Currently we are halfway through our fourth week with the 1-to-1 iPad project and I cannot imagine our classrooms without them! Students are already asking when they have to give up their iPad and are not often impressed with the answer I have to give them. Seeing as it is the first few weeks back from Christmas holidays, all of us are taking some time to get back into our school routines and I have to say the iPads in our classrooms have become just that. Our students having constant 1-to-1 access to iPads in our classrooms has become natural; something we often do not even consciously think about anymore. In many ways this is a positive and the opportunities our students have had to expand their learning is without a doubt engaging and effective. Yet being the reflective people we are, beginning to explore some of the potential obstacles this could present in our students’ learning is only a logical next step. (I think it is mostly the fact that our iPads are going to magically disappear in less than two weeks!!!) But we do need to start considering some important questions. Is 1-to-1 the key? Or is the iPad the right device?
As one of our students said, “the novelty has worn off, we like aren’t that excited that we have iPads anymore because now it is just normal, we use them all the time for so many things!” To some degree this is true and we still witness both ends of the spectrum in our daily interactions with the iPads. Students have become accustomed to having constant access to a personal device but there are still “aha” moments; moments where students discover something new and exciting about the topic we are studying or about what the iPad can do. We think it is important to continue to push students to further uncover the potential the iPads have as a learning tool without losing focus of our main goal, which is student success. Even though students are used to having the iPads at the tip of their fingers the effectiveness of how students continue to use the devices has not diminished. Instead of viewing the iPads as more of a “fun” addition to our classroom learning, we have truly integrated 1-to-1 into our daily routines.
Consequently, students have been working with several apps regularly throughout the majority of content areas as well as integrating some new apps for specific inquiry project-based work. Students are consistently working with their Gmail accounts and Google Docs to collaborate with their peers and teachers, providing an online learning community for further exploration, connections and even assessment. One example relating to Humanities was the availability of students to instantly create, edit and rewrite topic sentences for our RAFT (Role, Audience, Format, Topic) paragraphs. Students could read each others topic sentences, edit a friends and receive some feedback on their own sentence within the same document. As for myself, I had the chance to quickly assess the students on who understood the main components of a topic sentence and without even having to leave the document I was able to quickly type in some formative feedback. Furthermore, students are working with social media apps to continue to broadcast our learning and the creation of both iMovies and Haiku Decks is still a popular pastime! In addition to the consistent use of certain apps, we have made an effort to get students exploring some apps that are being used for specific projects.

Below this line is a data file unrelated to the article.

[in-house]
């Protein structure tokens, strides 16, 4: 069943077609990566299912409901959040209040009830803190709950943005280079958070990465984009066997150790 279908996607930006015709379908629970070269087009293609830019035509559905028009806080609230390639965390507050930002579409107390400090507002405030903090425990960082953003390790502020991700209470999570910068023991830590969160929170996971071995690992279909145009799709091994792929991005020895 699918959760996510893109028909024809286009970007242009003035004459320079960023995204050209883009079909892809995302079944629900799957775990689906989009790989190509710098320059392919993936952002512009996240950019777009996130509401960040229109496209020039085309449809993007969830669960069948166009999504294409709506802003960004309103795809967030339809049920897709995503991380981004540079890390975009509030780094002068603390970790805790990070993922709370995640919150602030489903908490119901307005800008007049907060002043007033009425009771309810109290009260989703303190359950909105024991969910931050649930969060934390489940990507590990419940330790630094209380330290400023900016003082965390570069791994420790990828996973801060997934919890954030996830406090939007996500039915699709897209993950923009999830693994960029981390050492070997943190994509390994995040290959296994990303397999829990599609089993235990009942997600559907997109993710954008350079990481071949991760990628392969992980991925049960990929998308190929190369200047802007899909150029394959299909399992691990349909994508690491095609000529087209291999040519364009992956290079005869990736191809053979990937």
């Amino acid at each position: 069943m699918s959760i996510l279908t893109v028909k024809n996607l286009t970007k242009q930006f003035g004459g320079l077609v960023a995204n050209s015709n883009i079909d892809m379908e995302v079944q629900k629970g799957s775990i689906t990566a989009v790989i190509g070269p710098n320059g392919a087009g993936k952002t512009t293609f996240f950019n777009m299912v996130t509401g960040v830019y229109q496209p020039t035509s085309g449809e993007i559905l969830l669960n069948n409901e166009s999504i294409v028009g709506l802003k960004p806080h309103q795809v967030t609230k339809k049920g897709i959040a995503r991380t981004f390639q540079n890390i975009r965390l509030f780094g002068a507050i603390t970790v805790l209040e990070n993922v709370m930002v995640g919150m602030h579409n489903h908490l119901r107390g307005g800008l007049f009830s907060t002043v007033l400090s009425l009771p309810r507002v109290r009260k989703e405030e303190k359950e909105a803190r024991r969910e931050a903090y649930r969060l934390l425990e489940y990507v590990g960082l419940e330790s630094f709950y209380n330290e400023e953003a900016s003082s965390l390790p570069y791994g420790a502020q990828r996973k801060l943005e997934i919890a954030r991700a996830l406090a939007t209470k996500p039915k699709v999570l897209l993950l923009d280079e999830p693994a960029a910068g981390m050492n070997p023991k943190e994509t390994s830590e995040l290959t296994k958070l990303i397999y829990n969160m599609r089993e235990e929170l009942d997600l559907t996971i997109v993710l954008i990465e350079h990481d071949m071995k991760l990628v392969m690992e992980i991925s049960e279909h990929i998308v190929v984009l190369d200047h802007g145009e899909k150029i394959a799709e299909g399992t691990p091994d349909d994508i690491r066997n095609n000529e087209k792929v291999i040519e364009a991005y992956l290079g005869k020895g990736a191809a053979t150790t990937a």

Our main inquiry project we began recently is a research focussed cross-curricular project highlighting the cultural, historical, environmental and economic impacts of particular plants including cotton, coffee, sugar cane, bamboo etc. Obviously the iPads are going to be used for researching and collecting information as well as the creation of the students’ final presentations, but we wanted to go further. In addition to the presentation we are asking students to individually hand in a written portion, which can be published on their blogs. In order to provide students with necessary supports that the iPad has to offer, students will be collecting and organizing their research using Inspiration, which has proven to be a powerful tool for all students. Looking more specifically at the Science portion of the project, students are going to be using an app called Skitch that allows students to take a picture and add arrows and text boxes right on top of the picture. Students are going to use this app to not only explain how their plant works through charts, diagrams and visuals, they are going to create the charts, diagrams and visuals! Stay tuned to hear how Skitch worked out!
Although our 1-to-1 iPad project has completely changed the dynamic of our classrooms in a positive way, we did start to wonder if, to quote the wonderful Marshal McLuhan, “the medium was really the message?” Is the iPad the medium to be using? Would a different device offer better/worse opportunities? Does the way we present our information change depending on what medium we use? Would a laptop or netbook or iPhone for that matter be better or worse than the iPad? I don’t know if we have the answer right now, but the debate is open and the reflection continues. In our final couple of weeks with the Mobile Learning Initiative we are hoping to gain further insight into both the positive and negative influences 1-to-1 iPads have had specifically in our learning environments. Through good conversation and reflection we are looking to better understand the potential opportunities the iPad has in the classroom versus other mobile devices and maybe even add some of our thoughts into the ongoing debate!
Thanks for reading,
Brad & Jenna